Another object of the present invention is to provide an arm assembly for mounting to and use in an underwater manipulator apparatus which is composed of modular units each having a displacement function, that can be coupled together to provide a multifunction arm having greatly improved manipulative capabilities.
The electromechanical underwater manipulator assembly of the present invention has other objects and features of advantage which will be set forth in and become apparent from the following description of the preferred embodiment and the accompanying drawing.
The electromechanical manipulator assembly of the present invention includes an electrically powered input means coupled by hydraulic circuit means to a mechanical manipulator arm. The improvement of the present invention is comprised, briefly, of the hydraulic circuit including a master piston-cylinder connected for input from the input means and directly hydraulically coupled by a fixed-volume, closed, hydraulic circuit to a slave piston-cylinder assembly for direct and proportional displacement of the slave piston-cylinder assembly, which in turn is coupled to the manipulator arm for displacement thereof. The interposition of a fixed-volume, closed hydraulic circuit between the manipulator arm and a D.C. motor which is controlled by a servo-amplifier input device produces smooth, continuous and easily controlled arm displacements and force variation.
In another aspect of the present invention, the hydraulic circuit includes a master piston-cylinder assembly and a slave piston-cylinder assembly which are both exposed to ambient water pressure so as to make operation of the hydraulic portion of the electromechanical manipulator assembly relatively insensitive to the depth of operation of the apparatus. In a further aspect of the present invention, the arm assembly includes a plurality of arm portions each formed as modules having end couplings formed for mounting to similarly formed end couplings on other modules and intermediate displacement means formed to produce relative displacement within each of the modules. This modular construction allows a plurality of functions to be coupled together to greatly enhance the manipulative capabilities of the arm assembly.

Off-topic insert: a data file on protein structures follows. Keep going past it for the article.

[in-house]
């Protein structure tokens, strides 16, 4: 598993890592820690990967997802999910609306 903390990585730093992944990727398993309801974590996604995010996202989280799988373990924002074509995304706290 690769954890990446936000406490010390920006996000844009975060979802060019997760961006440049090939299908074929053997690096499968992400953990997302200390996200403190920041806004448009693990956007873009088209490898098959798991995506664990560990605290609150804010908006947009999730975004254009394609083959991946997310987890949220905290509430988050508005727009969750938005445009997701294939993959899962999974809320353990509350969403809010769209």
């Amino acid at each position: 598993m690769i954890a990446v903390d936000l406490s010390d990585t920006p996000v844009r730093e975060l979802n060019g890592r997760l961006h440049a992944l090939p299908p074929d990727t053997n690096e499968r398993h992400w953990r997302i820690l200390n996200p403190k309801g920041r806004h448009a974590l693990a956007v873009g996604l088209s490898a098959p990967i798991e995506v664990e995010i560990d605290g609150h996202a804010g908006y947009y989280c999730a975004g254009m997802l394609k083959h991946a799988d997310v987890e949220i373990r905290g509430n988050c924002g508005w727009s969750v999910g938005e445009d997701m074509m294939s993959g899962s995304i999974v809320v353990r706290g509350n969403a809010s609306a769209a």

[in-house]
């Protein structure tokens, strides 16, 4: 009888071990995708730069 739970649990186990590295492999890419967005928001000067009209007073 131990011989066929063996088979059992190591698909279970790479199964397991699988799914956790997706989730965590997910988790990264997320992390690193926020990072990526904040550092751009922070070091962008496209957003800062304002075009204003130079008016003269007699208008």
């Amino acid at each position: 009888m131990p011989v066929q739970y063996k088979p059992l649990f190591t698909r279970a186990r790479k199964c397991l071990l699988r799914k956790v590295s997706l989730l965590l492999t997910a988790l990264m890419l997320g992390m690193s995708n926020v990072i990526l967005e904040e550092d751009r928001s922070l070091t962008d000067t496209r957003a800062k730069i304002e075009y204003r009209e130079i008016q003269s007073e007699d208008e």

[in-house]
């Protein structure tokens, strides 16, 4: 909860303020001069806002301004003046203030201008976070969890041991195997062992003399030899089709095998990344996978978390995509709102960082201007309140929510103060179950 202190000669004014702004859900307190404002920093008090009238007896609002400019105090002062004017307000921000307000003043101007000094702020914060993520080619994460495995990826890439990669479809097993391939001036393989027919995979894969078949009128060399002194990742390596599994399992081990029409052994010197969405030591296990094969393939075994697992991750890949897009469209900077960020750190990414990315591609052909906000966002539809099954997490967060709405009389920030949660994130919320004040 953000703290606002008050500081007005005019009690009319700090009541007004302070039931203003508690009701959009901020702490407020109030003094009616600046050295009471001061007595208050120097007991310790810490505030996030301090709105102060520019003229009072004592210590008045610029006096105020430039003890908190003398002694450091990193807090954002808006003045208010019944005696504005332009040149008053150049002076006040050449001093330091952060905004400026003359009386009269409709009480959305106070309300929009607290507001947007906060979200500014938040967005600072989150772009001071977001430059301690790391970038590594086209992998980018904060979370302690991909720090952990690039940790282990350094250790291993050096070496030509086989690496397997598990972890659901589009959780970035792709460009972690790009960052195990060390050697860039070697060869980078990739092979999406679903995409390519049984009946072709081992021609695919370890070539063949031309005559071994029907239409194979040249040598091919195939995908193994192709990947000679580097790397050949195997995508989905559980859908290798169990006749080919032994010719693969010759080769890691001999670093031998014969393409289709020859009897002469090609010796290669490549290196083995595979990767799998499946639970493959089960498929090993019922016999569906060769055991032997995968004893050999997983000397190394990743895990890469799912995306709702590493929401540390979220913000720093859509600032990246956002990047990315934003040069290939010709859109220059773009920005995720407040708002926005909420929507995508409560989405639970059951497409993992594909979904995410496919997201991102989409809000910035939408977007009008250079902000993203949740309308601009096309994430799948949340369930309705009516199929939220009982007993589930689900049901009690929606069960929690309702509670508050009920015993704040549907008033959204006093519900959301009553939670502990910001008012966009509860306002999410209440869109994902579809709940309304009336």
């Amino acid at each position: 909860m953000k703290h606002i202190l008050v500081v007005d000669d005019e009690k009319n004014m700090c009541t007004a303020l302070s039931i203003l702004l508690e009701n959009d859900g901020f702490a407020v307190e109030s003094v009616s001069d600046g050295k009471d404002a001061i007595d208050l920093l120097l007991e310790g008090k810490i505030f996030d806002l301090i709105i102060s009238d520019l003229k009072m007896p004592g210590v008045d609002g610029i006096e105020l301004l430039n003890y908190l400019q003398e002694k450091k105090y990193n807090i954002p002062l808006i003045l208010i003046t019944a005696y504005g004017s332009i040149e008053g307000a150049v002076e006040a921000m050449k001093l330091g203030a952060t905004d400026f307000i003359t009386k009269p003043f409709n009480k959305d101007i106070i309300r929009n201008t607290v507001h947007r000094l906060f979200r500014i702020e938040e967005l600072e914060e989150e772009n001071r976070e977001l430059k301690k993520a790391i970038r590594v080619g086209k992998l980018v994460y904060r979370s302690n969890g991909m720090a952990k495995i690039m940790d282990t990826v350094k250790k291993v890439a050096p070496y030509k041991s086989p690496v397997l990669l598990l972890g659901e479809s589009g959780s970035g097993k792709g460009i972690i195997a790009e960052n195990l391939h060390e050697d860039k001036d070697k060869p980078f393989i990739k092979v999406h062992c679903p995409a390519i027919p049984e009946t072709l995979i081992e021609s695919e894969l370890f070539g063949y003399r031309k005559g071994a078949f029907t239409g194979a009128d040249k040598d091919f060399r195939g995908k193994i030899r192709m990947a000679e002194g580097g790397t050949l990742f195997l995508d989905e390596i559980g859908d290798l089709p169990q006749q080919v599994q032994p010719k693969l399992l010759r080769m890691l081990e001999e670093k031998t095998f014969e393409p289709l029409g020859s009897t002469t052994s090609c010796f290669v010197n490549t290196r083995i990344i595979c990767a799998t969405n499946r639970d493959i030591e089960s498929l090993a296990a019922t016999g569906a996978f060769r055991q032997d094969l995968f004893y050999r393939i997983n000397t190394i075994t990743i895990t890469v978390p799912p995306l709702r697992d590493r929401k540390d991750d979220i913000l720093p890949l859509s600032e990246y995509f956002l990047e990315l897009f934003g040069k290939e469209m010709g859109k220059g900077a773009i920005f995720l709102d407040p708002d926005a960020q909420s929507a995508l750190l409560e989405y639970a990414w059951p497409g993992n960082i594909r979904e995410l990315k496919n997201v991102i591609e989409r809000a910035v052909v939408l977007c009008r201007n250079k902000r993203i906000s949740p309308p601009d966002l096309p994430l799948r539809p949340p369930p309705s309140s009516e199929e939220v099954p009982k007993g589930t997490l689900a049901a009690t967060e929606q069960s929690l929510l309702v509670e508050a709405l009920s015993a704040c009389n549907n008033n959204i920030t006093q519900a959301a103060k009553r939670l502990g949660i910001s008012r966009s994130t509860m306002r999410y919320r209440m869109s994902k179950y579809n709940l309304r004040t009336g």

Finally, the electromechanical manipulator assembly of the present invention preferably includes a jaw assembly in which movable jaw elements are formed with tips or distal ends that can be moved or are articulated so as to grip around and clamp down upon a workpiece with a substantial uniform and even gripping force.
FIG. 1 is a schematic representation of an electromechanical manipulator assembly constructed in accordance with the present invention.
FIG. 2 is a side-elevational view of a manipulator arm constructed in accordance with the present invention.
FIG. 3 is an enlarged, side-elevational view, partially broken away and in cross section, showing a jaw assembly or terminal device constructed in accordance with the present invention.
FIG. 4 is an enlarged end elevational view of the module coupling sleeve shown in FIG. 2
The basic elements of the electromechanical manipulator assembly of the present invention for achieving a single function or type of movement can be seen in FIG. 1. As will become apparent hereinafter, the basic elements of FIG. 1 can be duplicated and added together to produce electromechanical arms capable of extremely complex movements.
Referring to FIG. 1, the electromechanical manipulator assembly can be seen to include input means, generally designated 21, preferably comprised of a manually operable, X-Y input controller 22 electrically coupled to motor control operation amplifier 23, which in turn is connected by conductor 24 to D.C. motor 26. Direct coupling of the electrical motor to a manipulator arm presents substantial shock loading and gearbox design problems. Accordingly, extending from a gearbox 27 driven by motor 26 is an output shaft 28 to a hydraulic circuit, generally designated 29.
As used in the remote manipulator assembly of the present invention, the X-Y input device 22 (preferably with a joy stick that is not displaceable) and operation amplifier 23 are located at the position of the user or operator, while motor 26, gearbox 27, shaft 28 and hydraulic circuit 29 are mounted at the manipulator arm. If the apparatus of the present invention is used in a manned submersible, the distance between the operator and the arm is not great, but when the device of the present invention is used in an unmanned, robotic system, the operator, X-Y controller and operation amplifier are typically located at the surface, while the D.C. motor and hydraulic circuit are submerged, as much as several hundred feet. Electrical connector means 24, accordingly, may vary from between 10 to 1000 feet in length.
It is broadly known in the electromechanical manipulator assembly art to employ an electrical input means, such as controller 22 and D.C. motor 26, in combination with a hydraulic circuit 29 in order to effect displacement of a manipulator arm. Such prior art systems typically employ complex hydraulic valve arrangements and a fluid pump driven by the D.C. motor. In the improved manipulator assembly of the present invention, however, hydraulic circuit means 29 includes a master piston-cylinder assembly, generally designated 32, connected for input from input shaft 28 and directly hydraulically coupled by a fixed-volume, closed, hydraulic circuit to a slave piston-cylinder assembly, generally designated 33. Such fixed-volume coupling produces direct and proportional displacement of the slave assembly and a mechanical manipulator means, schematically shown as a piston connecting rod generally designated 34, coupled to slave assembly 33.